City of Edinburgh

Bottle Kilns: remnants of A.W. Buchan & Co., Pottery Factory, Portobello
©2022 Gazetteer for Scotland

Bottle Kilns: remnants of A.W. Buchan & Co., Pottery Factory, Portobello

Located 3 miles (5 km) east of Edinburgh's centre, this seaside town on the Firth of Forth originated from a single thatched cottage in the mid 18th Century held by a veteran of Admiral Vernon's 1739 campaign at Puerto Bello in Panama. By the end of the century it had become a fashionable bathing resort for Edinburgh's well-to-do. It was also a working town and former industries produced bottles, bricks, glass, lead, paper, pottery, soap and mustard; an oyster bed was exploited after its discovery in 1839. The town was made a burgh in 1833 and was incorporated into Edinburgh in 1896. Notable buildings include the Old Parish Church (1809), the multi-spired St. John's Church (1909) and the villas along Regent Street (early 19th century). The Tower on Beach Lane was built c. 1786 as a summer house using Mediaeval carved stones. A railway station operated here between 1846 and 1964. The site was redeveloped as a Freightliner Terminal (next to Sir Harry Lauder Road) which operated until the 1980s, although the facility remains intact and the East Coast Main Line railway still passes.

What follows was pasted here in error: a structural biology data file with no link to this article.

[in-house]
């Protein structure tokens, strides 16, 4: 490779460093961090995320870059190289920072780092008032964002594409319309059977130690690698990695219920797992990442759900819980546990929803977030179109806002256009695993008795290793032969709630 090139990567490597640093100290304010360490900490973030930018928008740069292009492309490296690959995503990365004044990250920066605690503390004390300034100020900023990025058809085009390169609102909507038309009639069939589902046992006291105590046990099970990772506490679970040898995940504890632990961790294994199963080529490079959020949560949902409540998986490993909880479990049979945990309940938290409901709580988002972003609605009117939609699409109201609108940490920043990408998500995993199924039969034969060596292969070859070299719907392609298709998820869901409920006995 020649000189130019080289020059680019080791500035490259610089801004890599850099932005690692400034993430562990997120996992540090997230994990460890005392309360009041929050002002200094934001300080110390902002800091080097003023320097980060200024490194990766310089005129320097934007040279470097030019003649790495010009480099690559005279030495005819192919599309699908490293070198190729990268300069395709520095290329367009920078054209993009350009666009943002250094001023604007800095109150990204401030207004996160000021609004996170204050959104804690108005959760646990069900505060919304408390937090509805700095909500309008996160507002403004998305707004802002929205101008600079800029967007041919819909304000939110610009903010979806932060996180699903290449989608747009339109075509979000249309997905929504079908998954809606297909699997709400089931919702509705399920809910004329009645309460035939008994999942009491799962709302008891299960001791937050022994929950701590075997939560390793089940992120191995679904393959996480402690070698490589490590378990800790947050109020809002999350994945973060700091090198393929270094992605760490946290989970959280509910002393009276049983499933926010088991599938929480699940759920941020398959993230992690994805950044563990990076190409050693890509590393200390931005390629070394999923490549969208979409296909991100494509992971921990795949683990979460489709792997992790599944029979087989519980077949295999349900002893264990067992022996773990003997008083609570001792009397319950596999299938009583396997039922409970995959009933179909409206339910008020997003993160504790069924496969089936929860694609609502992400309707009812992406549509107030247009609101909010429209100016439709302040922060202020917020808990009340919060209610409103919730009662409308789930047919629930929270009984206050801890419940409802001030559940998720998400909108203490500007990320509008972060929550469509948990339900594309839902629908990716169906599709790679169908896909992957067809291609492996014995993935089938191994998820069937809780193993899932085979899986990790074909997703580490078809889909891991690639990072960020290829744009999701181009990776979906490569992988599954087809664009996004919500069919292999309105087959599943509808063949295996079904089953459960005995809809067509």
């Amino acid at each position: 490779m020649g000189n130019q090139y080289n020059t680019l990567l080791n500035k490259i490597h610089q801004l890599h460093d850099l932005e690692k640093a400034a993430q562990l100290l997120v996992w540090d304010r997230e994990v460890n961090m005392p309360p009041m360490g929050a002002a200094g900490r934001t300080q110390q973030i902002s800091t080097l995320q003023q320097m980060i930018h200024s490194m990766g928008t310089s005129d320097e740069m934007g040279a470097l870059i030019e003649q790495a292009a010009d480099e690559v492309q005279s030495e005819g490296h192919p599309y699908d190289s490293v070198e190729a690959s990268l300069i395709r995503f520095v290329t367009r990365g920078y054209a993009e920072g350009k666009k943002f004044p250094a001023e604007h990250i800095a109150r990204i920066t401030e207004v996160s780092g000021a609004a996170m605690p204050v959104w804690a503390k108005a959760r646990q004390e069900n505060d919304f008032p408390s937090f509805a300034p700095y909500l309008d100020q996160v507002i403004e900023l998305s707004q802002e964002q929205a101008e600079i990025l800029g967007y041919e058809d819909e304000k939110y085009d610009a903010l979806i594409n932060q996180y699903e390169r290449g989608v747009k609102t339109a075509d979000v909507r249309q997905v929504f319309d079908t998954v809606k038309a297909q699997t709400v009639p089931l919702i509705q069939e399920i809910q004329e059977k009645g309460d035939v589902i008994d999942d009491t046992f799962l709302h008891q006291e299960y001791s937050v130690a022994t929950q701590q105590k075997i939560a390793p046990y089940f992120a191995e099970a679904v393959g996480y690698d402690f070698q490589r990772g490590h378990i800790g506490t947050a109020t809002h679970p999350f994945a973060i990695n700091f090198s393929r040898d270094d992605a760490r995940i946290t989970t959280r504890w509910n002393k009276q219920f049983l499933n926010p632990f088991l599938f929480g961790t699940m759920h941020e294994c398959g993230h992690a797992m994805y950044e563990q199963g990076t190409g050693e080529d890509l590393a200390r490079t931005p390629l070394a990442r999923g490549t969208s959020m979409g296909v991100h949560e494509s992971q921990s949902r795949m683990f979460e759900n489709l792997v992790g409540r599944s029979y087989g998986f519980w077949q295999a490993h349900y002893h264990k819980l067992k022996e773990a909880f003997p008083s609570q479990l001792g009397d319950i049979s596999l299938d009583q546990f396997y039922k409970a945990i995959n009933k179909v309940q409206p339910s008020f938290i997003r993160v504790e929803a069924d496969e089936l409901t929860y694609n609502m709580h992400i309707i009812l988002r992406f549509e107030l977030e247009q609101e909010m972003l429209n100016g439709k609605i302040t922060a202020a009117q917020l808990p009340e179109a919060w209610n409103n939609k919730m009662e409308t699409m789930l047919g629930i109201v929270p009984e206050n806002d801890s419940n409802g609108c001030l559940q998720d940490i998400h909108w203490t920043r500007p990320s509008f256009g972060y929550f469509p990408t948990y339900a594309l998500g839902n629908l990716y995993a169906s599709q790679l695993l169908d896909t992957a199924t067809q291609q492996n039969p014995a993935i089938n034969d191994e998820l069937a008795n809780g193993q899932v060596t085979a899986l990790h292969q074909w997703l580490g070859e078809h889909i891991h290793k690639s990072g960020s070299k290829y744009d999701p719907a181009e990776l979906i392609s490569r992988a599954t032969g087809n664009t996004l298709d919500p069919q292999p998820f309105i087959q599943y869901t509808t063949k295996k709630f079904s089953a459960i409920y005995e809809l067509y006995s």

Nearby is Joppa which was created in the early 19th century from a plan by Robert Brown. The village once had two railway stations, one at Milton Road (1847-59), the other at Brunstane Road (1859 - 1964). Portobello now serves as a popular residential suburb for Edinburgh.

Noted residents of the town were geologist Hugh Miller (1802-56), who shot himself at his home on Portobello High Street, physicist Sir David Brewster (1781 - 1868), Antarctic explorer William Speirs Bruce (1867 - 1921) and a young Sir William Russell Flint (1880 - 1969). Music hall artist Sir Harry Lauder was born here in 1870, as was pianist and composer Helen Hopekirk in 1856. Sir Walter Scott (1771 - 1832) visited the home of son-in-law and biographer John Gibson Lockhart (1794 -1854) in Bellfield Street.

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